This is a tiny C program from Xavier Gourdon (Jul 1999) to compute 9000 decimal digits of e on your computer.

```main(){int N=9009,n=N,a[9009],x;while(--n)a[n]=1+1/n;
for(;N>9;printf("%d",x))
for(n=N--;--n;a[n]=x%n,x=10*a[n-1]+x/n);}
```

This program has 117 characters (try to do better !). It can be changed to compute more digits (change the value 9009 to more) and to be faster (change the constant 10 to another power of 10 and the printf command). A not so obvious question is to find the algorithm used.

## 3  Computation of log(2)

The two following programs are short C program from Pascal Sebah (Jan 2000) to compute 2400 decimal places of log(2). In the two algorithms, the number of digits is given by log10(a).n where a is the working base (here a = 103 or less if you want to compute more digits) and c is the numbers of iteration required, the size of the array f[] is c+1.

The first program is based on the hypergeometric representation of x-1log(1-x) with x = 1/2 (see [1]) :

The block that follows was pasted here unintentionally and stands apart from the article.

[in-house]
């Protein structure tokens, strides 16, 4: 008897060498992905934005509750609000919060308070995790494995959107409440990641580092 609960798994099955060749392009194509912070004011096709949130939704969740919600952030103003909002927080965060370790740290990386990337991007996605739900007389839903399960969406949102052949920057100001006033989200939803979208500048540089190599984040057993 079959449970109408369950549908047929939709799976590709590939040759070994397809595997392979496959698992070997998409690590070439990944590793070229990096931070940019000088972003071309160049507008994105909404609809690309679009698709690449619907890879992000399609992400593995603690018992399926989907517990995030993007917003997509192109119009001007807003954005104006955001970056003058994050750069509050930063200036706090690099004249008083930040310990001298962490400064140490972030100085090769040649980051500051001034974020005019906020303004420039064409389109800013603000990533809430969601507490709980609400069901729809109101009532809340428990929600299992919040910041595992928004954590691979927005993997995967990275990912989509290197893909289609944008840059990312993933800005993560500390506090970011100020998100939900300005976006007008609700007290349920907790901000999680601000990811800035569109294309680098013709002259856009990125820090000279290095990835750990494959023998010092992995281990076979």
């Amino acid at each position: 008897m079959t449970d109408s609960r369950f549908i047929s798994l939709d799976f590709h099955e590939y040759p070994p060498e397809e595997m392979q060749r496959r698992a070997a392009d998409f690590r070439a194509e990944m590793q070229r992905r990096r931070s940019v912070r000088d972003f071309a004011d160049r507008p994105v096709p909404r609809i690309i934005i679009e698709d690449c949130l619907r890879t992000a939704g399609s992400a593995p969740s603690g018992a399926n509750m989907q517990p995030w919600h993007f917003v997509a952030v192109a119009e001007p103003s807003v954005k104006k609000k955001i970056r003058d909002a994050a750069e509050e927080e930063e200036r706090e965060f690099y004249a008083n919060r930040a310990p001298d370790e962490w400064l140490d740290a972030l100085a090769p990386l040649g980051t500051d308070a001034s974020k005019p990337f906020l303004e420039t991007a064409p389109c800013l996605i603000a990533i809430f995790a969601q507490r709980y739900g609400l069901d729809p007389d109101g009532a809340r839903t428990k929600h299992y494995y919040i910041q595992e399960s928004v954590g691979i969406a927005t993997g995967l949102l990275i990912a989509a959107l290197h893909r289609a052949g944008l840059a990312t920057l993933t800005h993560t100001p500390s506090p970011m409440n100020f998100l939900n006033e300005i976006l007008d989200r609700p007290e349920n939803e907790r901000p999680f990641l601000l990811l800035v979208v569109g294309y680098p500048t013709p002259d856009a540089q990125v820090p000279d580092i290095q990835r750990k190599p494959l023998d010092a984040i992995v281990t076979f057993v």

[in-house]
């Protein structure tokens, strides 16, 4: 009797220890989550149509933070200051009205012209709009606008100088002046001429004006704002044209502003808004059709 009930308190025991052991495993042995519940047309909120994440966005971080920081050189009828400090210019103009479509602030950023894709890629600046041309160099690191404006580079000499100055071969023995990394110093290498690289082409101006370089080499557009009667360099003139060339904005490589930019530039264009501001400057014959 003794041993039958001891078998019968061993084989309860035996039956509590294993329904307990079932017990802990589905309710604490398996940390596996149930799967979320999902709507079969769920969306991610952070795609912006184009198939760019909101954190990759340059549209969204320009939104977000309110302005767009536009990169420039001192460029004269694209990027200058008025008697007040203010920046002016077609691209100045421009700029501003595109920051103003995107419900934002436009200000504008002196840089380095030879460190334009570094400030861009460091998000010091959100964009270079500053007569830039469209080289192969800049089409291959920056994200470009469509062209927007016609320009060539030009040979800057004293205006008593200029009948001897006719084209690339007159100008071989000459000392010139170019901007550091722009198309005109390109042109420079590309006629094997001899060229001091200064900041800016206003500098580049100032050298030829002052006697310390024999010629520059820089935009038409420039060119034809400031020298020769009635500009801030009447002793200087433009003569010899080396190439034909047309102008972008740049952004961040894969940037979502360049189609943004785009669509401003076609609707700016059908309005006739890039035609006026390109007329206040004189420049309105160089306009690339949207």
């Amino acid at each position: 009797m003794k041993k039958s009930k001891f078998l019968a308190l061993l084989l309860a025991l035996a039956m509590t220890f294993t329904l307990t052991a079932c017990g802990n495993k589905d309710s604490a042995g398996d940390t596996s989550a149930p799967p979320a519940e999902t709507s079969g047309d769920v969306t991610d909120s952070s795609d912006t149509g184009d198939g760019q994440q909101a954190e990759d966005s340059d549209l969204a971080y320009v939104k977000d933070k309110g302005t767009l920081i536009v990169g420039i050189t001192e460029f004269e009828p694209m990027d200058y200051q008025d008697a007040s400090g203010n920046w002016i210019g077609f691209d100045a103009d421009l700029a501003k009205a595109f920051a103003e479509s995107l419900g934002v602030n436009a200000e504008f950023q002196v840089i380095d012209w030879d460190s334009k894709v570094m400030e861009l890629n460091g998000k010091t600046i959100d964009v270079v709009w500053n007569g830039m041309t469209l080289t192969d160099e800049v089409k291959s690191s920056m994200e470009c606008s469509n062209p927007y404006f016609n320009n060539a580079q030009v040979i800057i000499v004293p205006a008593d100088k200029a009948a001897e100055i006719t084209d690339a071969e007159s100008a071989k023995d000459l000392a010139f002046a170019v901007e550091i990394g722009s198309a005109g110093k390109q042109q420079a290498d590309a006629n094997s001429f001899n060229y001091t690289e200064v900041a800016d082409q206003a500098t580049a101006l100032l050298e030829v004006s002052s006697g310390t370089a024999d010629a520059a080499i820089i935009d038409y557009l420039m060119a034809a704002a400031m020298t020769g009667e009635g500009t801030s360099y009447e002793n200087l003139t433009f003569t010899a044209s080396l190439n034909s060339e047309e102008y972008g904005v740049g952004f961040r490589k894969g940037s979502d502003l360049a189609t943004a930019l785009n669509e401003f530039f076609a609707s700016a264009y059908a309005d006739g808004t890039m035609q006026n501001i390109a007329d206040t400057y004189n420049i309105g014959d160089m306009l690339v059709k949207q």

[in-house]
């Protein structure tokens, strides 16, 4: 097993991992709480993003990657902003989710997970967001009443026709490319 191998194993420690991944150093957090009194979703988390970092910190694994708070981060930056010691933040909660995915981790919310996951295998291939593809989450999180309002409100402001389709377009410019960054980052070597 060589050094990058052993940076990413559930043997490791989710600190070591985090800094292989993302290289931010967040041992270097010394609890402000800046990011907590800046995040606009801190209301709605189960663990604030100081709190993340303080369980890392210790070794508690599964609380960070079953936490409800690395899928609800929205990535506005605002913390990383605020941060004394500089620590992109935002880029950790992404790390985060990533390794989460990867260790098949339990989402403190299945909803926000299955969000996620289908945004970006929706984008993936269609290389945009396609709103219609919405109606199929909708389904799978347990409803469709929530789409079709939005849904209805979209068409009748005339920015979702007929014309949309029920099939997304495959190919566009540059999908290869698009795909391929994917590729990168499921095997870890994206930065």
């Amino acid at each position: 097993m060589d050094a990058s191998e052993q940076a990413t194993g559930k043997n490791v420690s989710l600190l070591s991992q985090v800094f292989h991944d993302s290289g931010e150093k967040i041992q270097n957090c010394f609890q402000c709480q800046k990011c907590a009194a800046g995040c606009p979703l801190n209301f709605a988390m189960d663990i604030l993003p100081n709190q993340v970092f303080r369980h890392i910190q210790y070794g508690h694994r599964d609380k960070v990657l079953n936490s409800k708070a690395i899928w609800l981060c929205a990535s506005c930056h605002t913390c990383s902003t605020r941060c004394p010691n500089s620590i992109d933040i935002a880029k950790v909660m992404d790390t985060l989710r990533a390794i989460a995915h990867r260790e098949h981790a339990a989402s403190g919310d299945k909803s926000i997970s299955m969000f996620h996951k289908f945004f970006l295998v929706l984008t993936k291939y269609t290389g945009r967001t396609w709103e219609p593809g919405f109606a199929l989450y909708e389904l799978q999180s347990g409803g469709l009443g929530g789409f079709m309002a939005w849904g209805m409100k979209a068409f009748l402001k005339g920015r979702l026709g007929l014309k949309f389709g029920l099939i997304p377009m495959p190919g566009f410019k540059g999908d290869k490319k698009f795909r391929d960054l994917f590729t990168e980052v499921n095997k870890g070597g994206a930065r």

```main(){int a=1000,b=0,c=7973,d,f[7974],n=800,k;
for(;b<c;f[b++]=5);
for(;n--;d+=*f*a,printf("%.3d",d/a),*f=d%a)
for(d=0,k=c;--k;d/=b,d*=k)f[k]=(d+=f[k]*a)%(b=2*k+2);}
```

The second program is almost the same but deduced from an alternating series of log(2) given in the essay on this number, it's about three time faster than the previous one :

```main(){int a=1000,b=0,c=2658,d=75,f[2659],n=800,k;
for(;b<c;f[b++]=d,d=-d);
for(;n--;d+=*f*a,printf("%.3d",d/a),*f=d%a)
for(d=0,k=c;--k;d/=b,d*=k)f[k]=(d+=f[k]*a)%(b=8*k+4);}
```

More digits may be given by those programs, just change the value of n and proportionally the value of c. For example, the last program, with n = 4000 and c = 13288, will give about 12000 digits.

## 4  Computation of square root of 2 and j

With exactly the same pattern, P. Sebah also gave tiny codes for the computations of Ö2 and the Golden Ratio j = (1+Ö5)/2. The meaning of the parameters is the same as for log(2), the number of calculated digits is 2400.